Why Learn Another Language?
In the twenty-first century, multilingualism is becoming the norm. It’s estimated that over half the world’s population is at least bilingual and this figure is growing. So where do you fit into this changing world? Do you see yourself as part of a dynamic population of world citizens, or stuck on a shrinking monolingual island? The real question should be: why not learn another language?
If you’re at all curious about the world beyond your own day-to-day routine, speaking Dutch (or any other language besides your native tongue) can upgrade your life by increasing opportunities for career, living, travel, friendship, adventure and love. The more languages you speak, the bigger your world becomes.
And there is absolutely no reason to be discouraged, or to tell yourself you don’t have the talent for it. The idea that only children can become bilingual is simply a myth. You can learn to speak another language no matter your age or educational background; maybe you’ll never be mistaken for a native speaker, but you will be able to communicate – and that is what languages are for. Speaking a language is about connection, not perfection. So let’s ask a new question: who do you want to connect with?
A language is more than a bunch of words and rules for how to put those words together; it is another world. Speaking Dutch gives you access to the world of over 23 million native speakers, mostly in the Netherlands, but the language is also spoken in Belgium and Suriname. Dutch is considered one of the easiest languages for a native English speaker to learn. It is arguably English’s closest cousin, although North Germanic languages like Norwegian and Danish make strong claims.
Because Dutch and English only split from common roots in the first century AD, the languages still have a lot in common. Dutch grammar follows rules that are halfway between English and German, but it shares thousands of cognates with English – words that sound the same and have the same meanings. Both languages have also adopted lots of vocabulary from the Romance languages.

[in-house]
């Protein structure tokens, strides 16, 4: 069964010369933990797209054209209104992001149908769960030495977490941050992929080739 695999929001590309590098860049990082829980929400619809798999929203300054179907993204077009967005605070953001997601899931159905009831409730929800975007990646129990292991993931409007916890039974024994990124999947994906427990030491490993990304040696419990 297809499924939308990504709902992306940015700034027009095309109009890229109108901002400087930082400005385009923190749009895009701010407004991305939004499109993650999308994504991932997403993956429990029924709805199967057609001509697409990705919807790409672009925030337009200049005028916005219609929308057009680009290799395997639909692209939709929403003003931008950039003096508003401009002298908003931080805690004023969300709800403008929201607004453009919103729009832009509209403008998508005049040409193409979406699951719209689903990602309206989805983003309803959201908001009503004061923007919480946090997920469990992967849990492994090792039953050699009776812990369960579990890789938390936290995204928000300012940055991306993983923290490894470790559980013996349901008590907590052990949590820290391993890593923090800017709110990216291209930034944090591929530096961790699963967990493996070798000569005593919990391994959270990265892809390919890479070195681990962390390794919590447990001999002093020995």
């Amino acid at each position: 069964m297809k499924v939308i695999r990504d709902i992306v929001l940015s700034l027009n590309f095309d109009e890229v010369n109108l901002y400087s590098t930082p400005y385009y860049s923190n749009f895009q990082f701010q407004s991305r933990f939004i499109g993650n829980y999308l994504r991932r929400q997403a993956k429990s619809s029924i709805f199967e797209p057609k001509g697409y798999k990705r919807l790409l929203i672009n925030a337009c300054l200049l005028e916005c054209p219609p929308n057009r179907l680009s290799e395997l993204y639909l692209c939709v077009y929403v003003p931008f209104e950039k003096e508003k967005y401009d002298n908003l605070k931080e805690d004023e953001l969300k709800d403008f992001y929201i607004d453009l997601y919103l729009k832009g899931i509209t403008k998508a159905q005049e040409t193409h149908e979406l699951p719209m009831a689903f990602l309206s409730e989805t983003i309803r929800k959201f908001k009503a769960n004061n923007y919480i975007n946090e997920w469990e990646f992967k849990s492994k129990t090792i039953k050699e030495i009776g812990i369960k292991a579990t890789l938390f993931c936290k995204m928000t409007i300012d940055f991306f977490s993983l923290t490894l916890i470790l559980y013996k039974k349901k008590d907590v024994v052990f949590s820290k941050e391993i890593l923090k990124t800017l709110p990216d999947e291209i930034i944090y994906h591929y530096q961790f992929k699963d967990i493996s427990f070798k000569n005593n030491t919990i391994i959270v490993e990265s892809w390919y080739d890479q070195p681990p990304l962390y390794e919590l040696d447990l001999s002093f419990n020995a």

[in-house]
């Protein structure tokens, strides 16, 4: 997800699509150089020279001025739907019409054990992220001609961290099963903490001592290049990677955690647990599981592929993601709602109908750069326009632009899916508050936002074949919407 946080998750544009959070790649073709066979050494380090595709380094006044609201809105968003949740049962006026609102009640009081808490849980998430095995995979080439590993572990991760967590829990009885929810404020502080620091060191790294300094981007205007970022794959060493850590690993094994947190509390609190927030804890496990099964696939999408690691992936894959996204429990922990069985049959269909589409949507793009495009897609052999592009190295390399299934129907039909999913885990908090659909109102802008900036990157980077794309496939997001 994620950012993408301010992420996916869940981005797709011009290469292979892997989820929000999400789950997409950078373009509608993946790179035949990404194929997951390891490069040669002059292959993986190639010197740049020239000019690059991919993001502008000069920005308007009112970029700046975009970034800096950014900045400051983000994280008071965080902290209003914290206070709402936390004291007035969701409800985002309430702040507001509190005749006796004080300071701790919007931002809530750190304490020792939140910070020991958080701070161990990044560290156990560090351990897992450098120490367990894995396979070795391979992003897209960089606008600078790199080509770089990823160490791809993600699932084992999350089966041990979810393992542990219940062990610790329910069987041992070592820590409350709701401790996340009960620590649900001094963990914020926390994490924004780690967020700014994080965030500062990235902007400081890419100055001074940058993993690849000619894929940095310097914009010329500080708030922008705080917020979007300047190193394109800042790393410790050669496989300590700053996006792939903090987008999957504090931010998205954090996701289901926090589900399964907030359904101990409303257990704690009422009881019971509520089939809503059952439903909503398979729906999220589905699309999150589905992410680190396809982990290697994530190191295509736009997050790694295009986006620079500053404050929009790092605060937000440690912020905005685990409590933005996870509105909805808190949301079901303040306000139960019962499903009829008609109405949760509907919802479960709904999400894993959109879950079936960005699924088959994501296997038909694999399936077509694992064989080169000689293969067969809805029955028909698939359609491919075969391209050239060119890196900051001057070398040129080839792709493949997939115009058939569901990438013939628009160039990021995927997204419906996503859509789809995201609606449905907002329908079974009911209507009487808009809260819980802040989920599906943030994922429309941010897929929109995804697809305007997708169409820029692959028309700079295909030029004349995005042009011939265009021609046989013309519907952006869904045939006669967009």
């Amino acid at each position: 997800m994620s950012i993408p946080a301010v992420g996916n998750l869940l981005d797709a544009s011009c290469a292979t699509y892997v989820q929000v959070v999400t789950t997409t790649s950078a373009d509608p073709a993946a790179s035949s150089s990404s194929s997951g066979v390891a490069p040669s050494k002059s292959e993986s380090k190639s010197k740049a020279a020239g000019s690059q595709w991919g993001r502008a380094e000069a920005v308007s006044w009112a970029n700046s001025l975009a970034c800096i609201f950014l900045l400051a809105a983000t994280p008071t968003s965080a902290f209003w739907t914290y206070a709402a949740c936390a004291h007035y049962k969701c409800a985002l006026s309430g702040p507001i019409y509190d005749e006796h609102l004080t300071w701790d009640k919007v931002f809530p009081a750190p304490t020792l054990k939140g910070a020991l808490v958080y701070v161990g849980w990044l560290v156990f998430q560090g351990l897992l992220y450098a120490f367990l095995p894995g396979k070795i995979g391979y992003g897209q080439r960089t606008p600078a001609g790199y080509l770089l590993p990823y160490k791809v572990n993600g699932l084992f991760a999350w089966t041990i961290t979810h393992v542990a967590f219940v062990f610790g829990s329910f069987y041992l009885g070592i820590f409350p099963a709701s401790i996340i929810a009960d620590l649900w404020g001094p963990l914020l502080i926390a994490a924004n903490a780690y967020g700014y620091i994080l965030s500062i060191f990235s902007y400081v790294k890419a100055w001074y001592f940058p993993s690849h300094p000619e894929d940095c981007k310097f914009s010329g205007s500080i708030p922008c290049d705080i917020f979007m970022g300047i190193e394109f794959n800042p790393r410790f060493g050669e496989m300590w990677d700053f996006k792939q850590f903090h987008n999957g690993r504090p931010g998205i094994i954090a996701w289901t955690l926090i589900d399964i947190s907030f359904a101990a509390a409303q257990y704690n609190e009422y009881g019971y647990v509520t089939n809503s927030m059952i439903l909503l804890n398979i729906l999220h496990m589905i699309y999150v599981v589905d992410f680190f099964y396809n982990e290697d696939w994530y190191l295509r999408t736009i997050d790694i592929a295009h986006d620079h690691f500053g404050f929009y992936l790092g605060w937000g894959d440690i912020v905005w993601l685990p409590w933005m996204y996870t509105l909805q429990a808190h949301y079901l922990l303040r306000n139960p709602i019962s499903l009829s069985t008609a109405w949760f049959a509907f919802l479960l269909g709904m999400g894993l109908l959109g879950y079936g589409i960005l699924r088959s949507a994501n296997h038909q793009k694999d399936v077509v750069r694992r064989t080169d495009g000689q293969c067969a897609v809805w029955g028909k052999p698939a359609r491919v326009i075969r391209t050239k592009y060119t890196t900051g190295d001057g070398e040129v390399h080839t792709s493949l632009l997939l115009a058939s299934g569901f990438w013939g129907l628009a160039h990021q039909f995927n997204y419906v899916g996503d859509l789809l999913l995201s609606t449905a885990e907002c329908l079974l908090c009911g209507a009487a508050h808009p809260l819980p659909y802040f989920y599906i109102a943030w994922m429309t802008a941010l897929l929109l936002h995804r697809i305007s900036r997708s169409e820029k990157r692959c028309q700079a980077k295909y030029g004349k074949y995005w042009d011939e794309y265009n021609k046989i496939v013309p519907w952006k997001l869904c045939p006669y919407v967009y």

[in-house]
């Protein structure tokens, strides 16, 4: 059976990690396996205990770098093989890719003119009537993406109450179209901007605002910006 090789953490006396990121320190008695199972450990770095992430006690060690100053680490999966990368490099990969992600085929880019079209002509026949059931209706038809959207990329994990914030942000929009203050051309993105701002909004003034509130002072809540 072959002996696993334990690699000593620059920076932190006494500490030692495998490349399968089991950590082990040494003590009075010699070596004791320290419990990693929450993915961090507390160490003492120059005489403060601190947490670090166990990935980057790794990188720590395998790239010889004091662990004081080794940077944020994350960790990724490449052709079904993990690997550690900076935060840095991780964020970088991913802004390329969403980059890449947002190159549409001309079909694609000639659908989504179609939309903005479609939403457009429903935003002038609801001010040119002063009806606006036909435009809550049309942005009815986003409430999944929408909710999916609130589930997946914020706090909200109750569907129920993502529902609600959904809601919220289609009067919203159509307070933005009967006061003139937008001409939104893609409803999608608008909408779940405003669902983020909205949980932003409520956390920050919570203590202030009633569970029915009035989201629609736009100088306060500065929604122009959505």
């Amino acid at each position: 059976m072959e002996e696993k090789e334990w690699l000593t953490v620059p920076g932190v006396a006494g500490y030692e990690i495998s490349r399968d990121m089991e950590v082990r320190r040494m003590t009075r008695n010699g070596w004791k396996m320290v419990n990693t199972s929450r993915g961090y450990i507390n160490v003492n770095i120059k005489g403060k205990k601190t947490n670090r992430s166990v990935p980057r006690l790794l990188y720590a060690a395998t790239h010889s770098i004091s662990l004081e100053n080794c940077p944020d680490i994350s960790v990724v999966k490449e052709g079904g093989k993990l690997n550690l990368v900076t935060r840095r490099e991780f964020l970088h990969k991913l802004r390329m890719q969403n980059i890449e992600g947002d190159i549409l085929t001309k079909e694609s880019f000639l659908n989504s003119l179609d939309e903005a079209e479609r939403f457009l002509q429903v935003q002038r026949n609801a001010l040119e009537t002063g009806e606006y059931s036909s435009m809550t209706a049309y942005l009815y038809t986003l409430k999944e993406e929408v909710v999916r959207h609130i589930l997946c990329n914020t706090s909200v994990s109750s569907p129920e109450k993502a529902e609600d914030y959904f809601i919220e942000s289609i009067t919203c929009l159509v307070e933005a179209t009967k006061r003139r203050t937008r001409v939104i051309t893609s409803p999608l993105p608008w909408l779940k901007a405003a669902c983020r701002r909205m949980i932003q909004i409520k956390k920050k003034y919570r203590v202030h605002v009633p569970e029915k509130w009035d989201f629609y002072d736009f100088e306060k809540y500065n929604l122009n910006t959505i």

Consider this sentence in Dutch: Wat is jouw naam? Add a letter here and subtract a letter there, and a completely recognizable English sentence emerges: What is your name? Not only is Dutch relatively easy to pick up, understand and start speaking, speaking it gives you a huge head-start to understanding the other Germanic languages and even offers insight into how English works.
With Babbel, you can learn Dutch without going to classes, hiring a tutor or investing in expensive software. For an affordable monthly subscription, you have access to hundreds of hours of interactive courses that get you speaking right from the first lesson. Babbel’s integrated speech recognition can even help you improve your pronunciation.
Having a little Dutch in your conversational repertoire will open up the world to you on multiple levels:
For Business – being bilingual isn’t just good for your resumé, it can change your career. The Netherlands has a prosperous economy that is largely centered around international trade. The Dutch tend to learn English and not the other way around. Because so few people speak Dutch, learning the language gives you a rare skill and can make you an in-demand specialist.
Traveling – Even though most people in the Netherlands speak English, they obviously don’t speak it to each other. When you can speak Dutch the country opens up to you in ways that monolingual foreigners could never even guess.